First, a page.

If you are starting a new React project, you will never need to create your own files, folders, and package.json file (where you list all of your project's libraries).
There are three great tools that will help you immediately generate a new React project within a single command.
- Create React App
Once you have Node / NPM installed (see beginning of article), you can use any of these tools to make a new React project with the following commands:
# for Create React App
npx create-react-app my-react-app
# for Vite
npm init vite@latest my-react-app --template react
# for Next.js
Create React App is a well-established, reliable way to make a new React project and gives you essential tools and scripts to run, develop, and build your project for deployment.
Create React App uses Babel and Webpack to transpile and bundle your code (in short, to make it possible to run in the browser).
Additionally, it provides great development tools like ESLint to "lint" your code, or to tell you about problems in the code you've written as you write it.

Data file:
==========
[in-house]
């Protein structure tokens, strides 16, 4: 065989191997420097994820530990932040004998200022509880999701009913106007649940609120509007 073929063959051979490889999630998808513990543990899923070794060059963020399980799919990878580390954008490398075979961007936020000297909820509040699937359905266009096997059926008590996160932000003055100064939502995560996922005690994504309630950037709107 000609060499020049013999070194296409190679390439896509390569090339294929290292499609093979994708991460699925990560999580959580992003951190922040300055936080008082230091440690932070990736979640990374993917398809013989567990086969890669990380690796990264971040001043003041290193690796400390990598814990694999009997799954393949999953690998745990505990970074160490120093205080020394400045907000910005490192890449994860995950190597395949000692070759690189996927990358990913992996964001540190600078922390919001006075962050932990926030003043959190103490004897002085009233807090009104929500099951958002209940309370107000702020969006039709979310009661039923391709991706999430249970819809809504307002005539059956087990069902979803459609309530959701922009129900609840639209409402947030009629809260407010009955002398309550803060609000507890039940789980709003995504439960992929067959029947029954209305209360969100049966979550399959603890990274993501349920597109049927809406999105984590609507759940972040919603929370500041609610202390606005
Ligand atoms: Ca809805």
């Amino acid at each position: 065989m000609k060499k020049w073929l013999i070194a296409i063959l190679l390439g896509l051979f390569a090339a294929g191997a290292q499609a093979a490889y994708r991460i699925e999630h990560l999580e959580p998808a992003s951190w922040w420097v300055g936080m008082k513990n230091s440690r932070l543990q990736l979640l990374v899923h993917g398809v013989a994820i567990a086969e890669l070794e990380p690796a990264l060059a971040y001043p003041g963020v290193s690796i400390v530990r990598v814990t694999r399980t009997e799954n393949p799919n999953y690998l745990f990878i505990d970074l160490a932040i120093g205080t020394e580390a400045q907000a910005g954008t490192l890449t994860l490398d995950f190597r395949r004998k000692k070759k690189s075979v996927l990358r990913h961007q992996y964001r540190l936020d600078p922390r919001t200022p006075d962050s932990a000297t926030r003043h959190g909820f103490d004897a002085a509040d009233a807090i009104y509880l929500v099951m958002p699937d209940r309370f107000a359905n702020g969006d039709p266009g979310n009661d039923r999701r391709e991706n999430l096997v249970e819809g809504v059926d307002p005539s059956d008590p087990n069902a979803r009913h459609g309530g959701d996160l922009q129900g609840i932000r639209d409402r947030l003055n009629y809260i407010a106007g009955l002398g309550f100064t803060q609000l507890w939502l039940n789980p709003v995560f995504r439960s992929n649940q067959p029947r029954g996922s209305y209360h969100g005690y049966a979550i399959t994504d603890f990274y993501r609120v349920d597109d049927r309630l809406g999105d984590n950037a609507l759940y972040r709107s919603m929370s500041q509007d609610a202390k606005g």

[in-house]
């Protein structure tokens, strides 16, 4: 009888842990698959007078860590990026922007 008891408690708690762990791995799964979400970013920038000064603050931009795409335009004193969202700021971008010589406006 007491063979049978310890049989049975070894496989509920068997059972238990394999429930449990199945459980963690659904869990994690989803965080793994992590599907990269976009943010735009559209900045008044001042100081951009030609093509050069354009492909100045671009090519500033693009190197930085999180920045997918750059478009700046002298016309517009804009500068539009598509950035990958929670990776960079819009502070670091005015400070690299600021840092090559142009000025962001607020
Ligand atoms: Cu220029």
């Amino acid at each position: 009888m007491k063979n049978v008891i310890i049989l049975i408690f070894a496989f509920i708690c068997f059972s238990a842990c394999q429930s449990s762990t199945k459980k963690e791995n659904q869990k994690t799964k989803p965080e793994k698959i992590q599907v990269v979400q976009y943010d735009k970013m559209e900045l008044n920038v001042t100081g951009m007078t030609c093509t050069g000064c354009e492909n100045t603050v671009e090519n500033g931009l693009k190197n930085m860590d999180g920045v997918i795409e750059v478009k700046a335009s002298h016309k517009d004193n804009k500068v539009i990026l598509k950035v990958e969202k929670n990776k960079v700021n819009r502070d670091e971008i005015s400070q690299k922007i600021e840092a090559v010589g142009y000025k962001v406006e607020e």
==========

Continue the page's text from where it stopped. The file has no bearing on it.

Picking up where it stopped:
Vite, on the other hand, uses a different bundler than Create React App. Instead of using Webpack, it uses a bundler called ESBuild, which is orders of magnitude faster.
In short, Vite (French for "fast" or "quickly"), is a newer, faster alternative to Create React App.
Be aware that one of these things is not like the others, namely Next.js.
It's worth mentioning that Next.js is a React framework, which means that it is a "batteries-included" way to build React apps and includes a ton of features that are not a part of React itself.
The reason I have included Next.js is that it is arguably the fastest and easiest way to create a React application. Once you know the basics of React, you will see how Next's features allow you to build more complete React apps, faster.
But what if you want something smaller without having to create folders, files and install dependencies on your computer?
Note: node_modules folders can often contain literally 1000s of folders for your projects' dependencies and peer dependencies, which can collectively take up many gigabytes of space on your computer!
A great way to spin up a React project is by doing it in the browser, and there are a number of free services that allow you to do so instantly. ⚡️
Two sandbox services that can create React projects in the browser include:
These are perfect to use when following a tutorial or if you want to test out a bit of code on the fly.
I've found the fastest way to create a new React project is to go to the address react.new. That's right – you can create a brand new React project in a few seconds without running a single command!